Growing up, I was raised by an amazing single mother who supported my brother and I, while working full-time as an Executive Assistant and going to school for her Associates degree at a local community college. She persevered, despite receiving inconsistent child support payments, which meant that money was always tight. And we had to rely on the help of others to get by. Friends and family would help when they could, but it was the good work of nonprofits in our community that kept our family strong.

Nonprofit organizations like the Boys and Girls Club and the YMCA ensured my brother and I had an affordable and quality place to go before and after school, and on summer breaks. We made life-long friends and learned critical life skills that have served us well ever since. My family from time to time would get new bikes, furniture and clothes (including the tie I wore to my first job interview) from nonprofits like Goodwill Industries and The Salvation Army. Our first family dog, Brownie, that we received when I was 9, was from our local Animal Rescue League.

As my brother and I grew older, our father struggled with depression and drug addiction, which eventually led to him losing his life at a young age. Giving back and volunteering for the local food pantry, fundraising for United Way, helping at the American Cancer Society’s Relay for Life and many others helped us heal from our loss. Being on the giving side of nonprofits changed my life, and it was the feeling of helping others that drew me in further.

I eventually started serving on local nonprofit boards and learned firsthand the issues that all nonprofits struggle with, which was raising money for the services they provide. I often thought my age may have been a disadvantage. I didn’t have a lot of money to give to the nonprofits I served, but quickly realized my age gave me a different perspective. Being a younger board member I realized that current fundraising methods didn’t speak to my generation (millennials). I was instructed to reach out to my friends and do the ‘hard ask.’ I would start by asking for a high amount and working down to an amount they would agree to write a check for. The first problem was that my generation lives paycheck to paycheck and lives in the subscription based economy where our comfort zone is to pay a small amount for things on a recurring basis. The second issue was that my generation doesn’t write checks, and most don’t even know where their checkbook is located.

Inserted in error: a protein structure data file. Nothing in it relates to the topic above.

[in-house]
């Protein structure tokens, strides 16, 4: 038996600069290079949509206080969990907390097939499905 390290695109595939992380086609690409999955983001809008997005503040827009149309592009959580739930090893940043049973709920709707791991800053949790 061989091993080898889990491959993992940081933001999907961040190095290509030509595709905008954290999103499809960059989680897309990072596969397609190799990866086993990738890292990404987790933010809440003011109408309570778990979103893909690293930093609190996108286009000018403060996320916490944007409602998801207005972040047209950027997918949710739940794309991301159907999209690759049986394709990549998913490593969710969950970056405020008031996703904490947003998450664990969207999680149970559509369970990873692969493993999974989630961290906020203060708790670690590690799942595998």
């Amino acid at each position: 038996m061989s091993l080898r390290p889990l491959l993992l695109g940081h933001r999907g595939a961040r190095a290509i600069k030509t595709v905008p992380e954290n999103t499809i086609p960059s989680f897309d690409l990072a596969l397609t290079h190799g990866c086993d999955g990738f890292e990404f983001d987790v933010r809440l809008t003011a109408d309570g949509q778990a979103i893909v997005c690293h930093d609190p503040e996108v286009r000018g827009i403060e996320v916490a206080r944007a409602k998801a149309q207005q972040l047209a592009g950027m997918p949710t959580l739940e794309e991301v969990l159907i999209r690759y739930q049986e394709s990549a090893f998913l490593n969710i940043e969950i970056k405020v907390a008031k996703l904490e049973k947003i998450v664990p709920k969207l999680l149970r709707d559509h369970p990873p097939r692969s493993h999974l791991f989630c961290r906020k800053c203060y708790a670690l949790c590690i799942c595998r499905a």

My career took me into the payment processing industry where as a Director of a Payment Association I was a part of national committees that oversaw the rules, regulations, and technology of a payment network. But I continued to think about how I could really help nonprofits that had made such a difference in my life. After a few years I missed the nonprofit world and still felt a desire to give back to the organizations that helped my family when I was young. So I left my job and pulled together experts in nonprofits and payment processing, and began to work on the problem of how to get millennials to give more to nonprofits. Out of countless meetings and brainstorming sessions, Softgiving was born. Softgiving was created out of the realization that millennials care just as much and are just as generous as their parents, but existing donation tools do not reflect their lifestyles. Softgiving gives donors, for the first time, the flexibility to give in ways that fit their lifestyles. And for the first time, nonprofits have the ability to offer innovative donation solutions from their website directly to their supporters.


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